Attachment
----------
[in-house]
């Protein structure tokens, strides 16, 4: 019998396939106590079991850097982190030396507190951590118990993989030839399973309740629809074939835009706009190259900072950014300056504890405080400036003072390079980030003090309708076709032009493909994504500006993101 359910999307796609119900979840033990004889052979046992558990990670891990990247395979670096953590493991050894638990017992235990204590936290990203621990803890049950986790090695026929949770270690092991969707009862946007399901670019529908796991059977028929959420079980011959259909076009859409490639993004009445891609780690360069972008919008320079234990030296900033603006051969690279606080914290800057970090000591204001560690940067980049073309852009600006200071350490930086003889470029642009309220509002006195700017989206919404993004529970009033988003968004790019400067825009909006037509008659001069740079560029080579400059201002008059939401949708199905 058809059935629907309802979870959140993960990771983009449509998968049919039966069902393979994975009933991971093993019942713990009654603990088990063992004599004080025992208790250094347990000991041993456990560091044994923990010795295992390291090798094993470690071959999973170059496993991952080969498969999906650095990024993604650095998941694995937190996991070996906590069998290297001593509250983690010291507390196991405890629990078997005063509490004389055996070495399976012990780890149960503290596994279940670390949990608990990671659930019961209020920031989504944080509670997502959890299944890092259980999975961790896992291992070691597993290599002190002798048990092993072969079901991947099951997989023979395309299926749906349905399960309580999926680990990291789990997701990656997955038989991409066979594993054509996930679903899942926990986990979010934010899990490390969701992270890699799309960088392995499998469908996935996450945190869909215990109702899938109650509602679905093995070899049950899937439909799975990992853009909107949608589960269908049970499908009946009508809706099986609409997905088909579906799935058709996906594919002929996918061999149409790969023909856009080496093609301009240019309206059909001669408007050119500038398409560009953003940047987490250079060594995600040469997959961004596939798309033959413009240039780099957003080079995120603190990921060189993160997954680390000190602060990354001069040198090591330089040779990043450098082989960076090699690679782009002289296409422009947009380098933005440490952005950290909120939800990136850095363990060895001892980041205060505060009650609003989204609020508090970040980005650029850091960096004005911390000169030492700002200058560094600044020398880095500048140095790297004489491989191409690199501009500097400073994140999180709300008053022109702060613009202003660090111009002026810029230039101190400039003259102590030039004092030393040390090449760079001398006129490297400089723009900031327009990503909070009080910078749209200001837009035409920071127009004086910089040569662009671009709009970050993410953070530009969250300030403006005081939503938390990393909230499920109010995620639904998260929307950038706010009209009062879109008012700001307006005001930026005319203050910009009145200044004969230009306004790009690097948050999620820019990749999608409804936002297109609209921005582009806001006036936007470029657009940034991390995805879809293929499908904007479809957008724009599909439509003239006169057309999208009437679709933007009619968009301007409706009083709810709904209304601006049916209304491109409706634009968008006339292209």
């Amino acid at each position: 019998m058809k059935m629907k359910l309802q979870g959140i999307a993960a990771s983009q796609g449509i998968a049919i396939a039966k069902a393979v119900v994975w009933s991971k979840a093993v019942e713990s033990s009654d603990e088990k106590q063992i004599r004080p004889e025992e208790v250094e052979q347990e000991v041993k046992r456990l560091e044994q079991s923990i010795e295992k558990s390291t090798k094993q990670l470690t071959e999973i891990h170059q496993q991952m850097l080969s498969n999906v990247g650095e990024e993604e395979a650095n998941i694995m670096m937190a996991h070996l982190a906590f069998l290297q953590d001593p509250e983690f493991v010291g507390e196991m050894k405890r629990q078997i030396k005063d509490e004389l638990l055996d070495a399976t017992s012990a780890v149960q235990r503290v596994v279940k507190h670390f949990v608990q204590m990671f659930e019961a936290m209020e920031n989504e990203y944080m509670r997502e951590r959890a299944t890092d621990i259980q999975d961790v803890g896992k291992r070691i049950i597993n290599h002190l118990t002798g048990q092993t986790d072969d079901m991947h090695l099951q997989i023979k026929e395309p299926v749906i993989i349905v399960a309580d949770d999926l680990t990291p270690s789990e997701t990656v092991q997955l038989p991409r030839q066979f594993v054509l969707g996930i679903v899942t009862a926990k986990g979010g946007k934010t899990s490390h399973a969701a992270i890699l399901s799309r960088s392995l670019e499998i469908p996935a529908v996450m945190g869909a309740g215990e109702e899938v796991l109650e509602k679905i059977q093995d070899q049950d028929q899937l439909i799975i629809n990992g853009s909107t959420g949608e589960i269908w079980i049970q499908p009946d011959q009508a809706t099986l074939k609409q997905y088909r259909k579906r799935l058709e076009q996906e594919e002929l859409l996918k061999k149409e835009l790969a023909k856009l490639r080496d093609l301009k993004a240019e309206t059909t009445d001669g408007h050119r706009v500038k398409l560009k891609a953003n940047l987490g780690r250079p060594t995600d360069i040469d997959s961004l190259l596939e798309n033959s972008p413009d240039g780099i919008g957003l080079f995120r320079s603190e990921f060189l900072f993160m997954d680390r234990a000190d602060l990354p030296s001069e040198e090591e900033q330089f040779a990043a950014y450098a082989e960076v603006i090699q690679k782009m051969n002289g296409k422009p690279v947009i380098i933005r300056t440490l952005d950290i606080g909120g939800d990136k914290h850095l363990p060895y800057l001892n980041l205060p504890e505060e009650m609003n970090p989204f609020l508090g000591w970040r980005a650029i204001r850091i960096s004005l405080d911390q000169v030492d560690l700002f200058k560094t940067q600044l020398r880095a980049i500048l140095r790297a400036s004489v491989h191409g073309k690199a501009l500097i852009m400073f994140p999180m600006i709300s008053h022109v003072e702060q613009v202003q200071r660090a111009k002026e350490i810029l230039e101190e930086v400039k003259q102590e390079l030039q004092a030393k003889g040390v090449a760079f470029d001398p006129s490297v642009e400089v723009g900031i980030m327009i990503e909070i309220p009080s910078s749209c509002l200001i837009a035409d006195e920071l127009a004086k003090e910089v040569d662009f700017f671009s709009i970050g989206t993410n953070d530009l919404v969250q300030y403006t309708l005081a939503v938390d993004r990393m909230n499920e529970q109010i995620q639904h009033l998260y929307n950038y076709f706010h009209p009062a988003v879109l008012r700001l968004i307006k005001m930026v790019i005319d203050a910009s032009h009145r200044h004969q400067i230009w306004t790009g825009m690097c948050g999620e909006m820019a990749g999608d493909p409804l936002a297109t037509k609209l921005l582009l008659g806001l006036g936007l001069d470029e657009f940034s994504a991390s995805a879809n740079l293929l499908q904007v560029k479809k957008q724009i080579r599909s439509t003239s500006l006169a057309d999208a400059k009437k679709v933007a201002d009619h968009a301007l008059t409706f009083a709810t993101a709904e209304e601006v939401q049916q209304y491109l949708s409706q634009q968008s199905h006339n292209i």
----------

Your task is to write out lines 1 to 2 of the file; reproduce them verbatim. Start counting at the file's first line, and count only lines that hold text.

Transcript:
[in-house]
């Protein structure tokens, strides 16, 4: 019998396939106590079991850097982190030396507190951590118990993989030839399973309740629809074939835009706009190259900072950014300056504890405080400036003072390079980030003090309708076709032009493909994504500006993101 359910999307796609119900979840033990004889052979046992558990990670891990990247395979670096953590493991050894638990017992235990204590936290990203621990803890049950986790090695026929949770270690092991969707009862946007399901670019529908796991059977028929959420079980011959259909076009859409490639993004009445891609780690360069972008919008320079234990030296900033603006051969690279606080914290800057970090000591204001560690940067980049073309852009600006200071350490930086003889470029642009309220509002006195700017989206919404993004529970009033988003968004790019400067825009909006037509008659001069740079560029080579400059201002008059939401949708199905 058809059935629907309802979870959140993960990771983009449509998968049919039966069902393979994975009933991971093993019942713990009654603990088990063992004599004080025992208790250094347990000991041993456990560091044994923990010795295992390291090798094993470690071959999973170059496993991952080969498969999906650095990024993604650095998941694995937190996991070996906590069998290297001593509250983690010291507390196991405890629990078997005063509490004389055996070495399976012990780890149960503290596994279940670390949990608990990671659930019961209020920031989504944080509670997502959890299944890092259980999975961790896992291992070691597993290599002190002798048990092993072969079901991947099951997989023979395309299926749906349905399960309580999926680990990291789990997701990656997955038989991409066979594993054509996930679903899942926990986990979010934010899990490390969701992270890699799309960088392995499998469908996935996450945190869909215990109702899938109650509602679905093995070899049950899937439909799975990992853009909107949608589960269908049970499908009946009508809706099986609409997905088909579906799935058709996906594919002929996918061999149409790969023909856009080496093609301009240019309206059909001669408007050119500038398409560009953003940047987490250079060594995600040469997959961004596939798309033959413009240039780099957003080079995120603190990921060189993160997954680390000190602060990354001069040198090591330089040779990043450098082989960076090699690679782009002289296409422009947009380098933005440490952005950290909120939800990136850095363990060895001892980041205060505060009650609003989204609020508090970040980005650029850091960096004005911390000169030492700002200058560094600044020398880095500048140095790297004489491989191409690199501009500097400073994140999180709300008053022109702060613009202003660090111009002026810029230039101190400039003259102590030039004092030393040390090449760079001398006129490297400089723009900031327009990503909070009080910078749209200001837009035409920071127009004086910089040569662009671009709009970050993410953070530009969250300030403006005081939503938390990393909230499920109010995620639904998260929307950038706010009209009062879109008012700001307006005001930026005319203050910009009145200044004969230009306004790009690097948050999620820019990749999608409804936002297109609209921005582009806001006036936007470029657009940034991390995805879809293929499908904007479809957008724009599909439509003239006169057309999208009437679709933007009619968009301007409706009083709810709904209304601006049916209304491109409706634009968008006339292209």